A bill to be introduced into Federal Parliament to require businesses and government agencies of dta breaches affecting individuals’ privacy

May 28, 2013 |

The Attorney General held a press conference and issued a press release announcing the introduction into the Parliament of legislation requiring mandatory notification of data breaches which affect privacy.

The press release states:

PRIVACY ALERTS TO NOTIFY AUSTRALIANS OF DATA BREACHES

 

New laws to be introduced in Parliament tomorrow will require businesses and government agencies to notify people when a data breach affecting their privacy occurs.

“With businesses and government agencies holding more information about Australians than ever before, it is essential that privacy is safeguarded,” Attorney-General Mark Dreyfus QC said.

 “The new laws will alert consumers to breaches of their privacy, so that they can change passwords, improve security settings and make other changes as they see fit.”

 Data breaches can be the result of hacking, poor security and sometimes carelessness.  

 “Some data breaches have exposed the personal information of tens of thousands of Australians,” Mr Dreyfus said.

 “The laws are good for consumers because they protect privacy, and are good for business because they will help create openness and trust.”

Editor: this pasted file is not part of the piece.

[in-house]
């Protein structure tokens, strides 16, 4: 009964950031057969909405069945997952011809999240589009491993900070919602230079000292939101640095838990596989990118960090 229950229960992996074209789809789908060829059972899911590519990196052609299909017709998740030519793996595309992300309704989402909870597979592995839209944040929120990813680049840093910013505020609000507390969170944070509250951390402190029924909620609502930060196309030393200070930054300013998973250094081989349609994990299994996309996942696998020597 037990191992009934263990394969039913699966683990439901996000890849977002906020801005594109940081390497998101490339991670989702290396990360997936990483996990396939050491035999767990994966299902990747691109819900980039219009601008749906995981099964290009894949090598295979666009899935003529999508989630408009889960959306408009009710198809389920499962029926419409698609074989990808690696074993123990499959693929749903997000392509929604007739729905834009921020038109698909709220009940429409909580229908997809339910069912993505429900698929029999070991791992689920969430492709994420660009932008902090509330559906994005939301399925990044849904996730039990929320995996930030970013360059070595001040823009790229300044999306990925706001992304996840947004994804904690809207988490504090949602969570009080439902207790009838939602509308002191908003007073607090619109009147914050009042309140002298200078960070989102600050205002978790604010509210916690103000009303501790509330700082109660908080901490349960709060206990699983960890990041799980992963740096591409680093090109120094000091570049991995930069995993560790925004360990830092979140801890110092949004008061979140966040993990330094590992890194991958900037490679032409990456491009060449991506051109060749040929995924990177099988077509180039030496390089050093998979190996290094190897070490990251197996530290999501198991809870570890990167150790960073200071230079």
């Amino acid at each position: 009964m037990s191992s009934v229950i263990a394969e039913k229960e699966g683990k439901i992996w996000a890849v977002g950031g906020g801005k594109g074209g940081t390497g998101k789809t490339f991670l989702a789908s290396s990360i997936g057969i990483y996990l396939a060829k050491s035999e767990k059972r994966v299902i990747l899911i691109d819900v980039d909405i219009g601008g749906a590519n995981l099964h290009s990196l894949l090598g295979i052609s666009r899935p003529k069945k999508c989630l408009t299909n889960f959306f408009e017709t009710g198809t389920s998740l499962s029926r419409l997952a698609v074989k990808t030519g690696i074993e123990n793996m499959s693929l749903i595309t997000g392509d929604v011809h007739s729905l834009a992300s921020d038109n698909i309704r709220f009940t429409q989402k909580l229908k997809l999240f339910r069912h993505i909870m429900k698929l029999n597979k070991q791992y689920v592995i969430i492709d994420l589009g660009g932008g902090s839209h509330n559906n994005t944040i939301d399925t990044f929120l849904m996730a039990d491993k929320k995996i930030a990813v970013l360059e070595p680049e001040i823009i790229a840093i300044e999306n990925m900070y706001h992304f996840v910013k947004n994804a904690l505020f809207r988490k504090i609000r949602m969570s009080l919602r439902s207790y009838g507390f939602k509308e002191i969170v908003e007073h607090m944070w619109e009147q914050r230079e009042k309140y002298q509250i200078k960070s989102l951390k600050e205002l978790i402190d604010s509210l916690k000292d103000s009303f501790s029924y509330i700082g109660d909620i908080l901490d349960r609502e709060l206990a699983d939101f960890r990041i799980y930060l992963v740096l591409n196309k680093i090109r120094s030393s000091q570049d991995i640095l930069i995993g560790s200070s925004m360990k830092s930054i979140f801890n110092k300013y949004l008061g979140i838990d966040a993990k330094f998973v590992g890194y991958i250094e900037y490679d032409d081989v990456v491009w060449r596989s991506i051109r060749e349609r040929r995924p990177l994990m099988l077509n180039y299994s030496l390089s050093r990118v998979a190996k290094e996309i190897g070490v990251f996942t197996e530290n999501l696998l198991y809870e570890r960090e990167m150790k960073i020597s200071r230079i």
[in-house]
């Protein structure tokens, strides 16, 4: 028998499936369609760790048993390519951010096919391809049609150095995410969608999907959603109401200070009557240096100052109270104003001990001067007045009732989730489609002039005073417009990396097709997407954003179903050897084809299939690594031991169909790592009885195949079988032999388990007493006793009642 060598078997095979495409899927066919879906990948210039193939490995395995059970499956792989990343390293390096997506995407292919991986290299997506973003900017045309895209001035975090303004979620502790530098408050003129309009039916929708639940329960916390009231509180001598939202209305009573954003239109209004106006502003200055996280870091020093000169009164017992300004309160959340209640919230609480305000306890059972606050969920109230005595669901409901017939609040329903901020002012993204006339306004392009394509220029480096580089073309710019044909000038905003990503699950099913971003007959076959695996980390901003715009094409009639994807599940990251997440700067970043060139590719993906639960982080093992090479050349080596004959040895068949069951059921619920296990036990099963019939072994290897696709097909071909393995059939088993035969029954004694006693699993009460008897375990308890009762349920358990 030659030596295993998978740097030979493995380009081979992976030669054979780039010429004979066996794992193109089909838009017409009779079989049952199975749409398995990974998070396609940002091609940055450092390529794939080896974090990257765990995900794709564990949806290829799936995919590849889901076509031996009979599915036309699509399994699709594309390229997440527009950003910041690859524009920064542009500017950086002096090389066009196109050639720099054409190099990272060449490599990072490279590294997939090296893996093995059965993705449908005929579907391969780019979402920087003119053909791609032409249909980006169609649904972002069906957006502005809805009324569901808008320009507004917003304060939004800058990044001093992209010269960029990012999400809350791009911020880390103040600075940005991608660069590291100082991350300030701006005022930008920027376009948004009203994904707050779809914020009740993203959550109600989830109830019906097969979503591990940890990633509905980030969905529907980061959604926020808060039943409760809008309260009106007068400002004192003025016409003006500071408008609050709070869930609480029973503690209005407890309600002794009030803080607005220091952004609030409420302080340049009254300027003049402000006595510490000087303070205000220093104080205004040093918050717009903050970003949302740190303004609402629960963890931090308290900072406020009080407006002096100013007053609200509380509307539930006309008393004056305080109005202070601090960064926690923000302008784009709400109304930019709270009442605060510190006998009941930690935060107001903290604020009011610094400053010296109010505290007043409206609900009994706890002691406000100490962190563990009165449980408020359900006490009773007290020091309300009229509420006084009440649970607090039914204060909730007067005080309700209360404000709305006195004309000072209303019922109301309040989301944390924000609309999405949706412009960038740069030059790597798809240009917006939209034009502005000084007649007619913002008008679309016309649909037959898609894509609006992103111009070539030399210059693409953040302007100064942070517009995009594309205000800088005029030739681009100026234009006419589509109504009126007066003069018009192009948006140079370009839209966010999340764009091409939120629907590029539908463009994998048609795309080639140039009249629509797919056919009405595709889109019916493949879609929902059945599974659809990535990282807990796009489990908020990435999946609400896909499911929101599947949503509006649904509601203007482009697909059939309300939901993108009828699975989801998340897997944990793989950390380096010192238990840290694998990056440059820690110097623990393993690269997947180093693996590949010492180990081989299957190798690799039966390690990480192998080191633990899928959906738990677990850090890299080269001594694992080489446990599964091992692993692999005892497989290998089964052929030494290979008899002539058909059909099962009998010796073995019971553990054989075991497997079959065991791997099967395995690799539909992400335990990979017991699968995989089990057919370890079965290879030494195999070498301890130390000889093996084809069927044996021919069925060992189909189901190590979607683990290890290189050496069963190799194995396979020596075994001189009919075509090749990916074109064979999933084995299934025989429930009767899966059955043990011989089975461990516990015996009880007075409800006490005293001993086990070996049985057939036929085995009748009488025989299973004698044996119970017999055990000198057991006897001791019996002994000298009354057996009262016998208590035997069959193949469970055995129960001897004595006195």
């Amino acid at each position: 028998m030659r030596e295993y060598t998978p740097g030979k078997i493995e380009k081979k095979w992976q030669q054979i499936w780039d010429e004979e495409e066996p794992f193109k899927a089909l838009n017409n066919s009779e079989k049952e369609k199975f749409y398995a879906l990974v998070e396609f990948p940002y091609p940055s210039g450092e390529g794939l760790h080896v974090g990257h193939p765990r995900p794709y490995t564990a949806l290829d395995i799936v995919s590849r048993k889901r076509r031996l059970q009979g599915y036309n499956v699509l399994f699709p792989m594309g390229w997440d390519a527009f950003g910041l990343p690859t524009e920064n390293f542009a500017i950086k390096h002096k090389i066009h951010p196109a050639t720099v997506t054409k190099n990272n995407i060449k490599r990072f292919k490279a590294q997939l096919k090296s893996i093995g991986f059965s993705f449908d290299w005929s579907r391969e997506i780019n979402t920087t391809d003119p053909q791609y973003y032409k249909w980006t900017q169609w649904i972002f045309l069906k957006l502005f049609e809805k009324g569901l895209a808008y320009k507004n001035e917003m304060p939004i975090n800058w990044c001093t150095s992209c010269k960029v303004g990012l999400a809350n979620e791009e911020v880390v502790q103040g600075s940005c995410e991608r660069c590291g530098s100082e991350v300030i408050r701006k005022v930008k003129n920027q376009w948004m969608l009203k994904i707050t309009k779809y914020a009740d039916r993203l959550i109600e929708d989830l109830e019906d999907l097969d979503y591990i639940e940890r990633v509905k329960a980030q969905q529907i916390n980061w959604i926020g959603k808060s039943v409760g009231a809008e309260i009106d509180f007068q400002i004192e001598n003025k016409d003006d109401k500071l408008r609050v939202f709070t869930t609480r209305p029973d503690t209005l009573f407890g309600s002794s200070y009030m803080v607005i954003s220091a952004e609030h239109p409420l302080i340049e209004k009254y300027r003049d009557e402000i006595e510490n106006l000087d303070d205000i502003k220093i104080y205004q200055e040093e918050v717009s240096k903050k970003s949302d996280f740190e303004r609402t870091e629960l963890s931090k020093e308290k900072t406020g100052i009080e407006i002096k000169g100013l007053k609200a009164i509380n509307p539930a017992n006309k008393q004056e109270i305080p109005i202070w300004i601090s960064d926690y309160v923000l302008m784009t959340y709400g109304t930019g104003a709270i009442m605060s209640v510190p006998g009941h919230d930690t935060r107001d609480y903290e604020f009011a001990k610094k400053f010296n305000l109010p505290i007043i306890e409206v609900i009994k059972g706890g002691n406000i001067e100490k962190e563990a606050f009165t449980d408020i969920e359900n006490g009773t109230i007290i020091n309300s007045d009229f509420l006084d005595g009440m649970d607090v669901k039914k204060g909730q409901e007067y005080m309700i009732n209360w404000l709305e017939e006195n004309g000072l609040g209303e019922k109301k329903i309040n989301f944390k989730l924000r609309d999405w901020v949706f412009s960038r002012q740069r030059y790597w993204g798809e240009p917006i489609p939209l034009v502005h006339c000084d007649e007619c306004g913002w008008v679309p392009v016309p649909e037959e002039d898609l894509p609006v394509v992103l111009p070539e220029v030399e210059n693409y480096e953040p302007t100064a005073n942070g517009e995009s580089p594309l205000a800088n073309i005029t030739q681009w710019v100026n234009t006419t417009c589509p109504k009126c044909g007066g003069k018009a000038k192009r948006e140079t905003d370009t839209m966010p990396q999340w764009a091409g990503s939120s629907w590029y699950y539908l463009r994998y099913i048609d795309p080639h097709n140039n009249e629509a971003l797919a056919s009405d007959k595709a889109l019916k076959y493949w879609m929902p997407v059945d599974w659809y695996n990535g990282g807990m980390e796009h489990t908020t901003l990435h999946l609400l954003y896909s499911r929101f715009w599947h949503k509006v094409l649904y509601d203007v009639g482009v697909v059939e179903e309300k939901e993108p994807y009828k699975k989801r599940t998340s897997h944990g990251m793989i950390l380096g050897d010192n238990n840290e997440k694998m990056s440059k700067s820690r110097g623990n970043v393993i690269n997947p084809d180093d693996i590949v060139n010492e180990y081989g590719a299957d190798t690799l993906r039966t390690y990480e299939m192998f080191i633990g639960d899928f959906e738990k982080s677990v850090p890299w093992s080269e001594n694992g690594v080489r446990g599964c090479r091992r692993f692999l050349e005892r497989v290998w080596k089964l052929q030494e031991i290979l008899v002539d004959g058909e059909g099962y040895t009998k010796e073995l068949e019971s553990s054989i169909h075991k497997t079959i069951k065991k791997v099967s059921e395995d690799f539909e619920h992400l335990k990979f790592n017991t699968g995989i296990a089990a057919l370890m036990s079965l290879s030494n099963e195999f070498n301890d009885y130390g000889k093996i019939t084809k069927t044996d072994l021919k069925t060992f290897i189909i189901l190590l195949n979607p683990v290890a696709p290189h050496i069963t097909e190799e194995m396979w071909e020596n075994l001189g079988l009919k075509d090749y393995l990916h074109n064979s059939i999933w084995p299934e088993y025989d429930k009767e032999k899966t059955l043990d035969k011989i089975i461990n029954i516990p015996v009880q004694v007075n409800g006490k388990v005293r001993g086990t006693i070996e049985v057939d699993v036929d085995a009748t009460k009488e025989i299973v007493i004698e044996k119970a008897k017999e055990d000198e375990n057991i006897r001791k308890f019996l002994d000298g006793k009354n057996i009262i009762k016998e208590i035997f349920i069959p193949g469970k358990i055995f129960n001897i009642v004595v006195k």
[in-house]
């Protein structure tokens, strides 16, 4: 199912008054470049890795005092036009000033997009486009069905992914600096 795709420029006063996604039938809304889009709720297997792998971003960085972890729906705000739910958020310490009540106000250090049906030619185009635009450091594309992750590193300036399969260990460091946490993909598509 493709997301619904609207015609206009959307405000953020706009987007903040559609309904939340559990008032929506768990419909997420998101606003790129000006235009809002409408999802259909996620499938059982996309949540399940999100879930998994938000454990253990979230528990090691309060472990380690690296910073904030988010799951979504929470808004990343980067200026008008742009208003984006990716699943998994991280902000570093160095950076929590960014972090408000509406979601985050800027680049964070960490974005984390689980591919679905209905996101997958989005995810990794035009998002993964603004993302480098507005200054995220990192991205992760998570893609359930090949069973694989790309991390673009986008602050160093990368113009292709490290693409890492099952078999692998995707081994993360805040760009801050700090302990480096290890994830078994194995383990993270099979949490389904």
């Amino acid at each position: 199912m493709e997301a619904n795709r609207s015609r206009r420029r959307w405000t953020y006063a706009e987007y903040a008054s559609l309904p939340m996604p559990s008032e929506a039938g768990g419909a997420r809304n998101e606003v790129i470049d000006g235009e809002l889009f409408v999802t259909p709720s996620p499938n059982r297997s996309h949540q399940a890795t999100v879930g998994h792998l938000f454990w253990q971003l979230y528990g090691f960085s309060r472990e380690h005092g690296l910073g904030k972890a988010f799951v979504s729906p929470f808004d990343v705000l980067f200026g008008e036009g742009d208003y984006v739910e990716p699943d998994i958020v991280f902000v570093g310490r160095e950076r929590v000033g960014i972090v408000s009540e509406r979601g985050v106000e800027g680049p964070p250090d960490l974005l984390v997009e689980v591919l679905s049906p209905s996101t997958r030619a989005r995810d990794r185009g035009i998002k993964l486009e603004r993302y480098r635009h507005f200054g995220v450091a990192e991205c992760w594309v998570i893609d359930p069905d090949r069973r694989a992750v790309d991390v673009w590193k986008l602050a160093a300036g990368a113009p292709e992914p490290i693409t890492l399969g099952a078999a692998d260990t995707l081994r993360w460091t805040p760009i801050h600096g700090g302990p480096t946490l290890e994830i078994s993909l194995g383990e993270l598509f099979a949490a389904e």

The new laws will also require notification of data breaches to the Office of the Australian Information Commissioner.

 “To make sure that the new laws have teeth, the Information Commissioner will be able to direct agencies and business to notify individuals of data breaches,” Mr Dreyfus said.

 “Last year the Government made the biggest changes to the Privacy Act 1988 since it began in 1989.

 “The Government is serious about privacy and these new laws demonstrate our continuing commitment.”

 The laws will apply to all entities covered by the Privacy Act 1988 including many businesses, but they will not impose an unreasonable burden on business.

 The notification requirements do not apply to all data breaches, only breaches that give rise to a risk of serious harm.

 The Commissioner will be able to seek civil penalties if there is serious or repeated non-compliance with the notification requirements. 

As always the devil is in the detail.  The press release makes it clear that not all dtaa breaches will be covered, only those that give rise to serious harm (whatever that means).

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